We’re considering purchasing some sort of blowing / sucking / mulching / bagging contraption this fall. If you’ve seen our house and multiple yards, this decision seems pretty much a no-brainer. But as much as I fret about needing to rake, I just can’t bring myself to consent to another (incredibly loud) machine that must be plugged in and maintenanced and serviced.

Did I say we have a lot of leaves? I’ve collected over twenty-five bags-full already, and maybe we’re half through. Maybe. This afternoon I was cracking myself up. Our neighbor across the street hired a crew to blow-mow-mulch his yard. Only, I’m not sure why. His lawn looks immaculate, at least by my standards. Here I was, with my twenty odd little (and not so little) bonfire piles, raking my little heart out while G slept. I offered a farmer’s wave to one of the guys as he moved his massive mower up the ramp. Was it my imagination? Was he smirking? Maybe not smirking, but he definitely looked amused. And really, who rakes anymore? Who bags? He had reason to be. I was just waiting for him to amble across the street with a line like, “You know, we do leaf removal.” My comeback: “Yeah, I get that a lot.”

But is there a more seemingly pointless task then raking leaves? Even before you’re ready to bag them, new leaves have fallen. There’s no such thing as a leaf-free lawn. And who cares? Our maples (and our neighbors’ maples, which all seem to end up in our yard) are beautiful–yellow golds and fire orange reds. If a frost doesn’t hit them wrong, the sweet gum foliage has a vibrant yellow center that shifts to deep red at the edges. The trouble mostly comes when the blanket gets too heavy and wet. The trouble also comes from living in a neighborhood with pretty high standards, which I mostly enjoy the benefits of. The trouble is, I care. So I rake.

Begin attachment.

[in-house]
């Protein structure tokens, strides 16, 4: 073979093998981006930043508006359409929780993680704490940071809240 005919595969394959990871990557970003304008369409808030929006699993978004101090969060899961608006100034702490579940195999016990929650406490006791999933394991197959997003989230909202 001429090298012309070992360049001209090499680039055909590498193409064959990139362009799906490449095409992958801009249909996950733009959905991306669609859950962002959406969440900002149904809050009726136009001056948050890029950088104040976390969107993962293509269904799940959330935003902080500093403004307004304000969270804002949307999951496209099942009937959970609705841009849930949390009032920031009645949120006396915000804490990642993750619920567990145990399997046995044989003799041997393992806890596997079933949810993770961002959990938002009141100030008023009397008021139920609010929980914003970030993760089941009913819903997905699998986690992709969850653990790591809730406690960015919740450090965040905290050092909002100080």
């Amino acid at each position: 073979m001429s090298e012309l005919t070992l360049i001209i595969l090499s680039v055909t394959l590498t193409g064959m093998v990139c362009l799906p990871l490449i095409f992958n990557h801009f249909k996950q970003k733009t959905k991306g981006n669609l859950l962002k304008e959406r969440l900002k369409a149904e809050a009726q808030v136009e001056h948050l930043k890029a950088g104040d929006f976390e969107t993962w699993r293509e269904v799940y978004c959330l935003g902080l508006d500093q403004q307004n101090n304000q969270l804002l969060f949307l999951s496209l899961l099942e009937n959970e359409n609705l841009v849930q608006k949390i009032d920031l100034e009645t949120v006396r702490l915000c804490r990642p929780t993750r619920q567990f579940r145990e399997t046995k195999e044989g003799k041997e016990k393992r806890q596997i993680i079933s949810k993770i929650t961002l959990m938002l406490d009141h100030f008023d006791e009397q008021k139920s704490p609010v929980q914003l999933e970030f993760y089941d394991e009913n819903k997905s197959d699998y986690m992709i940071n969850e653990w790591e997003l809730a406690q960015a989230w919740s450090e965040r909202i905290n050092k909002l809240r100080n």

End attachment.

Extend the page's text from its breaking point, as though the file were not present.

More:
Today I kept thinking about the desert father who spent each day weaving baskets that he would unweave at day’s end. I was trying to get into the Zen of it all. To think a little about my own mortality and my dour attitude toward non-preferred tasks. I enjoyed the fluid groove of pulling and gathering until I realized the entire right side of my body was aching and I was developing a blister between my thumb and index finger (poor scooping technique). I concluded that raking is the perfect therapy for a perfectionist. My new, and quite healthy, philosophy (if I do say so myself): quit complaining and move along. Tomorrow, figure a way to mow with the little man and his healthy, if not always cautious, fascination with all things machine.

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